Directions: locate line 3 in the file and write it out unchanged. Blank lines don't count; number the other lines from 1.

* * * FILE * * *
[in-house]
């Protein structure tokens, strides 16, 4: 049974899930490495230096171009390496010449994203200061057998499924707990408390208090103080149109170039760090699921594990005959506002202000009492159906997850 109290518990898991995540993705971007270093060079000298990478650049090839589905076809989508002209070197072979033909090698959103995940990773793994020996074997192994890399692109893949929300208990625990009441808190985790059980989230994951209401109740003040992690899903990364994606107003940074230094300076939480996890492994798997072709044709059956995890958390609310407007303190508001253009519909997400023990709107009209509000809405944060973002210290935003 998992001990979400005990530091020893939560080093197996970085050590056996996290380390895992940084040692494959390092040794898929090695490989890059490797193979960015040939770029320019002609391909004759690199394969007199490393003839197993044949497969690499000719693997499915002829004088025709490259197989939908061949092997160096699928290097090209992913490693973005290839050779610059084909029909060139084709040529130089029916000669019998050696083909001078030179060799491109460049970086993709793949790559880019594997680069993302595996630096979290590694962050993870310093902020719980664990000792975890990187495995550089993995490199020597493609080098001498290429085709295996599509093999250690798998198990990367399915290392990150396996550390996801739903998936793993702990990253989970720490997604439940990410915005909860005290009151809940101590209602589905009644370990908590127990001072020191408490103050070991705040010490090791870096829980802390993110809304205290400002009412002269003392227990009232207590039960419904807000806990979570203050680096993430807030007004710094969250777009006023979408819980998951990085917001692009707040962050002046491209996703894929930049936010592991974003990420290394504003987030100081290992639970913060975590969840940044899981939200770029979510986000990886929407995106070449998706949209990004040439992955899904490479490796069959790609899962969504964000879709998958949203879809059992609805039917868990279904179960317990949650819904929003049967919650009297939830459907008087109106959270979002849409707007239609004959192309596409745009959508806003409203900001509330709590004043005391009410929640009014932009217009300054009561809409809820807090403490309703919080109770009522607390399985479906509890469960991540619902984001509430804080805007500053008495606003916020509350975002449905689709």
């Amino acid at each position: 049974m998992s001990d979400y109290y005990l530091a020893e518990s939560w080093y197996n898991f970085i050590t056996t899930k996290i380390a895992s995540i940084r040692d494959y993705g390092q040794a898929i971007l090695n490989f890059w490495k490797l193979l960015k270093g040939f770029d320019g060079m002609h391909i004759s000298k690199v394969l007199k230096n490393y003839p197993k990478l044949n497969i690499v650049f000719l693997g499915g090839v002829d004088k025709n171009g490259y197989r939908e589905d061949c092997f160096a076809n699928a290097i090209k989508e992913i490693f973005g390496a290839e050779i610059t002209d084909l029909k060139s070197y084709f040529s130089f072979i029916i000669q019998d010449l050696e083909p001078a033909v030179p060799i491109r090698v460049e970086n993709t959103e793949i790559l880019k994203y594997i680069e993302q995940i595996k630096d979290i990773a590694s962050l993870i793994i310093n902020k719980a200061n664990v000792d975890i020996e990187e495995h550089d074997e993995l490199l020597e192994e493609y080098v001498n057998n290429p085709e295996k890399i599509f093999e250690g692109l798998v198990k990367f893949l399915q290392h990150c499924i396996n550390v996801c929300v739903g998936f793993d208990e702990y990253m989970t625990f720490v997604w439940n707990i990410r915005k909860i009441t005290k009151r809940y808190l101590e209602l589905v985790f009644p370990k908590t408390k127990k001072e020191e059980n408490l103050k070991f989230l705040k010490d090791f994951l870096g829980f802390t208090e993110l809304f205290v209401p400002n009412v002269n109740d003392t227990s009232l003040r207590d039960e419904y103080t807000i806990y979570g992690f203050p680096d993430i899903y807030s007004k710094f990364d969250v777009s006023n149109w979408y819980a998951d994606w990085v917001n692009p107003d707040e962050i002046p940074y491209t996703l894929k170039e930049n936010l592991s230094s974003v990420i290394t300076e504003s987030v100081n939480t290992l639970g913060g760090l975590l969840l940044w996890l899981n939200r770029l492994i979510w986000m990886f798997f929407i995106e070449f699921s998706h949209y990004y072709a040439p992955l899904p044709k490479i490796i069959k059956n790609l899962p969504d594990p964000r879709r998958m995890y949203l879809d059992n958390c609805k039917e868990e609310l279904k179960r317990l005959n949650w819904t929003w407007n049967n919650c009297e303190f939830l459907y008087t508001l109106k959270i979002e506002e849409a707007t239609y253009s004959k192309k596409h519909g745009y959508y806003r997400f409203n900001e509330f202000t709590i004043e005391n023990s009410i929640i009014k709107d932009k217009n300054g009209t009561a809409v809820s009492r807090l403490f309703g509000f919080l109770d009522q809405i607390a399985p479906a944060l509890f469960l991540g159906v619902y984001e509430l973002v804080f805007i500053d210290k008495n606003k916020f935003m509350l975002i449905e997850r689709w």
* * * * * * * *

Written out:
């Amino acid at each position: 049974m998992s001990d979400y109290y005990l530091a020893e518990s939560w080093y197996n898991f970085i050590t056996t899930k996290i380390a895992s995540i940084r040692d494959y993705g390092q040794a898929i971007l090695n490989f890059w490495k490797l193979l960015k270093g040939f770029d320019g060079m002609h391909i004759s000298k690199v394969l007199k230096n490393y003839p197993k990478l044949n497969i690499v650049f000719l693997g499915g090839v002829d004088k025709n171009g490259y197989r939908e589905d061949c092997f160096a076809n699928a290097i090209k989508e992913i490693f973005g390496a290839e050779i610059t002209d084909l029909k060139s070197y084709f040529s130089f072979i029916i000669q019998d010449l050696e083909p001078a033909v030179p060799i491109r090698v460049e970086n993709t959103e793949i790559l880019k994203y594997i680069e993302q995940i595996k630096d979290i990773a590694s962050l993870i793994i310093n902020k719980a200061n664990v000792d975890i020996e990187e495995h550089d074997e993995l490199l020597e192994e493609y080098v001498n057998n290429p085709e295996k890399i599509f093999e250690g692109l798998v198990k990367f893949l399915q290392h990150c499924i396996n550390v996801c929300v739903g998936f793993d208990e702990y990253m989970t625990f720490v997604w439940n707990i990410r915005k909860i009441t005290k009151r809940y808190l101590e209602l589905v985790f009644p370990k908590t408390k127990k001072e020191e059980n408490l103050k070991f989230l705040k010490d090791f994951l870096g829980f802390t208090e993110l809304f205290v209401p400002n009412v002269n109740d003392t227990s009232l003040r207590d039960e419904y103080t807000i806990y979570g992690f203050p680096d993430i899903y807030s007004k710094f990364d969250v777009s006023n149109w979408y819980a998951d994606w990085v917001n692009p107003d707040e962050i002046p940074y491209t996703l894929k170039e930049n936010l592991s230094s974003v990420i290394t300076e504003s987030v100081n939480t290992l639970g913060g760090l975590l969840l940044w996890l899981n939200r770029l492994i979510w986000m990886f798997f929407i995106e070449f699921s998706h949209y990004y072709a040439p992955l899904p044709k490479i490796i069959k059956n790609l899962p969504d594990p964000r879709r998958m995890y949203l879809d059992n958390c609805k039917e868990e609310l279904k179960r317990l005959n949650w819904t929003w407007n049967n919650c009297e303190f939830l459907y008087t508001l109106k959270i979002e506002e849409a707007t239609y253009s004959k192309k596409h519909g745009y959508y806003r997400f409203n900001e509330f202000t709590i004043e005391n023990s009410i929640i009014k709107d932009k217009n300054g009209t009561a809409v809820s009492r807090l403490f309703g509000f919080l109770d009522q809405i607390a399985p479906a944060l509890f469960l991540g159906v619902y984001e509430l973002v804080f805007i500053d210290k008495n606003k916020f935003m509350l975002i449905e997850r689709w």